This from - http://www.practical-home-theater-gu...ision-set.html :

"Mounting Considerations: Do not mount it too high!

Directly related to this placement issue is whether you will make use of a floor-type TV stand or a plasma TV wall mount. If you opt to hang your flat-panel TV on a wall, then you also need to determine the optimum height at which you will fix the plasma TV mount.

It is tempting here to mount your plasma television set at the typical picture height. Remember that a plasma TV is more than just a picture - it is also a television you will be watching for hours on end. Hence it should be placed at a height that would enable relaxed viewing when seated.

There are a number of considerations that come into play when setting the screen height. The idea is to come at a level that proves comfortable on your neck. Again, more on this in our TV Viewing Distance article. Ideally, the center of the screen should be at eye level when seated. Typically, this would correspond to having the center of the display panel set at 40 to 45 inches off the floor. This is the position that will result in a minimum of eye and neck movement during TV viewing."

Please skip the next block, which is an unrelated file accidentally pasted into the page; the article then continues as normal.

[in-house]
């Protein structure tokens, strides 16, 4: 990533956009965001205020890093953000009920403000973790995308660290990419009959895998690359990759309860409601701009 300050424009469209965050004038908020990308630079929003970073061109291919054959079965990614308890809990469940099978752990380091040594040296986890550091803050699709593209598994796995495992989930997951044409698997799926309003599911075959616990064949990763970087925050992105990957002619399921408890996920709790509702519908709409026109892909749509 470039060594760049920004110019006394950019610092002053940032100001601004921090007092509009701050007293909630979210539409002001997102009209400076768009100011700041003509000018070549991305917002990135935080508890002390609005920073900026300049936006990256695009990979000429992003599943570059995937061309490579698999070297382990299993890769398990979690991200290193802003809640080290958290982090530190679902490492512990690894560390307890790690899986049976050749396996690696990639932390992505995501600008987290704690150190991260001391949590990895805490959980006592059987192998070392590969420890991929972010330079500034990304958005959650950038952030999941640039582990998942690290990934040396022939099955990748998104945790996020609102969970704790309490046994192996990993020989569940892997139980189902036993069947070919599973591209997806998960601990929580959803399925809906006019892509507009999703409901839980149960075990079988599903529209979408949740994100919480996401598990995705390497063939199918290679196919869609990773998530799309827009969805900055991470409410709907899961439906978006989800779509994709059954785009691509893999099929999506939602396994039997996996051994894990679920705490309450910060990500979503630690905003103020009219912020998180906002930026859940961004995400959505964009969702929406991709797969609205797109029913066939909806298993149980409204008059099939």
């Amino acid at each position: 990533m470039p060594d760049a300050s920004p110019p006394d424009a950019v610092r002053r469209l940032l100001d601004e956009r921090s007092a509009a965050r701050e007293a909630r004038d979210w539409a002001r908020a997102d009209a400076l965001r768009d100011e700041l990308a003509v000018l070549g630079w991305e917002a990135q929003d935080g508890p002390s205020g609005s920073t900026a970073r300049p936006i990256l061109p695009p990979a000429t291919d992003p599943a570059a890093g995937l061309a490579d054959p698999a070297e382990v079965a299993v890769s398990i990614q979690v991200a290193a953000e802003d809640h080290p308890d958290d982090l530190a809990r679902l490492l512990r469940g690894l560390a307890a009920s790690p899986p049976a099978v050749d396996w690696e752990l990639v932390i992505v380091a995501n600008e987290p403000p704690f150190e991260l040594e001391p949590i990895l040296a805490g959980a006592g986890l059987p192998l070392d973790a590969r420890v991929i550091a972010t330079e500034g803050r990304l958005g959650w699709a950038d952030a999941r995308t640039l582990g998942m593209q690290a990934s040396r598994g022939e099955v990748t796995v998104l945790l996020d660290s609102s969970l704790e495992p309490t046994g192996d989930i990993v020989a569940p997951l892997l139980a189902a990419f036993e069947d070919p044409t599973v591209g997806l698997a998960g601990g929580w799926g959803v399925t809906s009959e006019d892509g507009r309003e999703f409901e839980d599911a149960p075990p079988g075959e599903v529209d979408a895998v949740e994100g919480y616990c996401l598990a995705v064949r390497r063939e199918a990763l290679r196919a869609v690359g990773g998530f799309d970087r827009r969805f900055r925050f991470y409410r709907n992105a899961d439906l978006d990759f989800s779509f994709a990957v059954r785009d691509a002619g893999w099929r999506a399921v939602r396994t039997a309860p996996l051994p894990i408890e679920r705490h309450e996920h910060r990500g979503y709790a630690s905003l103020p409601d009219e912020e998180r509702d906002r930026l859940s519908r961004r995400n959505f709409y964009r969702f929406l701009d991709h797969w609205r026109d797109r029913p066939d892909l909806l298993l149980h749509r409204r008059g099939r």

I have been into Home Theater since at least 1990 when most people had no idea. I go back to Dolby Pro Logic, Laser Disc and THX, which is named after a guy Tomlinson Holman's who worked for George Lucas. The X in THX means "eXperiment". I just pulled out a book I have - "Build Your Own Home Theather" by Robert Wolenik with a copyright of 1993. The second edition is dated 2001 - get it.

Now back to the subject at hand, your TV mounted over the fireplace is wrong and too high base on proper TV viewing guidelines and can cause neck problems. You are welcome.